The municipal offices inform the parents regarding the establishment their child will attend and registers them at the school. The municipal offices then provide the family with a registration certificate. This certificate must be handed to the head of the school, who approves the registration. Depending on the availability of places, enrollments may be possible during the course of the academic year.


For further information (in French):



When registering for junior high-school

The local education authority determines which junior high-school the child will attend, depending on the catchment area in which they live. The child must be registered at the relevant school.
Depending on the availability of places, enrollments may be possible during the course of the academic year.


For further information (in French):



When registering at a state senior high school or a state-funded and controlled private senior high school

the family’s wishes must be expressed to the head of the school. In public establishments, the local education authority inspector then determines the school to which the student will be assigned.
Depending on the availability of places, enrollments may be possible during the course of the academic year.


For further information (in French):

The school year

The school year lasts 10 months. It begins in early September and ends in late June or early July.

There are four school holidays spread over the year, in late October (Toussaint), at the holidays season (Christmas/New year), in the winter (February/March) and in the spring (April/May). These holidays last for two weeks, except for Toussaint, which lasts for 10 days around All Saints’ Day (November 1).

Each year, the French Ministry for Education sets holiday dates for the different academic zones. France is split into three areas, A, B and C, each comprising various academic regions.

The calendar for the 2018-2019 academic year is as follows:

Holiday Zone A  Zone B  Zone C 


Besançon, Bordeaux, Clermont-Ferrand,

Dijon, Grenoble, Limoges, Lyon, Poitiers



Aix-Marseille, Amiens, Caen, Lille,

Nancy-Metz, Nantes, Nice, Orléans-Tours,

Reims, Rennes, Rouen, Strasbourg


Créteil, Montpellier, Paris,

Toulouse, Versailles


Classes resume on: Monday, September 3, 2018 

Toussaint holidays

Classes end on: Saturday, October 20, 2018

Classes resume on: Monday, November 5, 2018

Christmas holidays

Classes end on: Saturday, December 22, 2018

Classes resume on: Monday, January 7, 2019

Winter holidays

Classes end on:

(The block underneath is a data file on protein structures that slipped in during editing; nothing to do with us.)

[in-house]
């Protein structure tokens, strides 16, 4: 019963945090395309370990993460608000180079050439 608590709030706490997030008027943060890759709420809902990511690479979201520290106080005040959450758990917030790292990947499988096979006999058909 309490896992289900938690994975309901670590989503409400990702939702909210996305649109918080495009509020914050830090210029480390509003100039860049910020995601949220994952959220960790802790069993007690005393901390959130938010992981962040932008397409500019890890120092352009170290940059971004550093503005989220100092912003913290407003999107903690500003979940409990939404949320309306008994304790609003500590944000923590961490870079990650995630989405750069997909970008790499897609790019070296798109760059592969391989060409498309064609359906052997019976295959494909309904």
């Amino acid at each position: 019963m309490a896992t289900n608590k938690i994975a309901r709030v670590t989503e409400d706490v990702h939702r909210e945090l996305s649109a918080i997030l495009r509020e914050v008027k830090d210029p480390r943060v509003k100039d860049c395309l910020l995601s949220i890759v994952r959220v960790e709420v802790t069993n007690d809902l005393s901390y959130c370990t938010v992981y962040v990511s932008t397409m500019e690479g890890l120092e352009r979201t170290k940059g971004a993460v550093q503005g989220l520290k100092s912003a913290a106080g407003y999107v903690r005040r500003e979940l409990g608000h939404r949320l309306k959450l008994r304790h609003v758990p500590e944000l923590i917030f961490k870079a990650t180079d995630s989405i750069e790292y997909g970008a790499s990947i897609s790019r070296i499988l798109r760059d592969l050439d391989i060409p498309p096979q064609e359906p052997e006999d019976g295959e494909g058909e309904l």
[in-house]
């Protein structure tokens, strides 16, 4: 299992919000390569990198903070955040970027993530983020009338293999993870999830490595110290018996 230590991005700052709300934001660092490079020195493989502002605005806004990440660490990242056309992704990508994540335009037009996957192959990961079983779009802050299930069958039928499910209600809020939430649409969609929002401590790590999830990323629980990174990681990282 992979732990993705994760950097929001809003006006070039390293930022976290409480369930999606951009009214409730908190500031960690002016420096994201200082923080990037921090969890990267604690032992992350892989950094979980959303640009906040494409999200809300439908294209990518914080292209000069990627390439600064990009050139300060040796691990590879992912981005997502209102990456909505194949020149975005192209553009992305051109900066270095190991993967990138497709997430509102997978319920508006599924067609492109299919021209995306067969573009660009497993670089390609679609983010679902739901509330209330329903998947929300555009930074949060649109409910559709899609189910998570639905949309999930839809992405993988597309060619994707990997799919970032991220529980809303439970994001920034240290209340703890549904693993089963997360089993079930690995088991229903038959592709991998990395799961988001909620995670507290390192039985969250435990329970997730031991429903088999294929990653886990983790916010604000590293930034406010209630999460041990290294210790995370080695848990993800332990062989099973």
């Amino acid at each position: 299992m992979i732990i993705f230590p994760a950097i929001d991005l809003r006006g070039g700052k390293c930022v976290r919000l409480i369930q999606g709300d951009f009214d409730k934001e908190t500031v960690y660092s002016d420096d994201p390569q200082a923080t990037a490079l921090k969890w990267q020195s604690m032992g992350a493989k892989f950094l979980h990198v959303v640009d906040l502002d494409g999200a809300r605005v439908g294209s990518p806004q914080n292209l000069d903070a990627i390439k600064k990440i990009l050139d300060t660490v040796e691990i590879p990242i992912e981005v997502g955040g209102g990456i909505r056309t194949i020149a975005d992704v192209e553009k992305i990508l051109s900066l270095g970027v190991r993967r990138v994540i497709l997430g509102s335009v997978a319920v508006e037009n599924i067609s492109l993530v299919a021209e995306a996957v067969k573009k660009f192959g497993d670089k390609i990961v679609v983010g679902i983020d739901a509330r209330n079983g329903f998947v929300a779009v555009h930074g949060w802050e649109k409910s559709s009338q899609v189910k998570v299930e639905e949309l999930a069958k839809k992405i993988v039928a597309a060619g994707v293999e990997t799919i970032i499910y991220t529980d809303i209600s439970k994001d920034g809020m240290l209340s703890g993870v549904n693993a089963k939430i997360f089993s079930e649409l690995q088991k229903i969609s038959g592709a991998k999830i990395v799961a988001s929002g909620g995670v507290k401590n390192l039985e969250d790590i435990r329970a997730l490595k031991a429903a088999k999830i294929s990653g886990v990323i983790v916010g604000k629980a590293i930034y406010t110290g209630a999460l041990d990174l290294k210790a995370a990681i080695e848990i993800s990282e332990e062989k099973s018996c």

Saturday, February 16, 2019

Classes resume on:
Monday, March 4, 2019

Classes end on:
Saturday, February 9, 2019

Classes resume on:
Monday, February 25, 2019

Classes end on:
Saturday, February 23, 2019

Classes resume on:
Monday, March 11, 2019

Spring holidays

Classes end on:
Saturday, April 13, 2019

Classes resume on:
Monday, April 29, 2019

Classes end on:
Saturday, April 6, 2019

Classes resume on:
Tuesday, April 23, 2019

Classes end on:
Saturday, April 20, 2019

Classes resume on:
Monday, May 6, 2019

Summer holidays

Classes end on: Saturday, July 6, 2019

The holidays begin once the day’s classes are completed.  For students who do not have classes on Saturdays, the holidays begin on the Friday evening. Classes resume on the morning of the dates indicated above.


International school programs


International school programs stem from partnerships set up between France and foreign countries. They enable children of any nationality to be taught within the French education system by offering them bilingual and bicultural tuition. The educational content and teaching methods employed are largely inspired by those used in the partner countries.

There are international programs at every stage of the school curriculum: elementary school, junior high school (collège) and senior high school (lycée). In senior high schools, only the general streams (Literature, Economics & Social Sciences, and Sciences) have international programs.

The International Option Baccalaureate (IOB) is an international version of the French Baccalaureate diploma, which comes with the words ‘international option’ and the language in which the pupil has been educated. To obtain this qualification, pupils must have studied in a school with an international program during the second and final year of the International Baccalaureate course.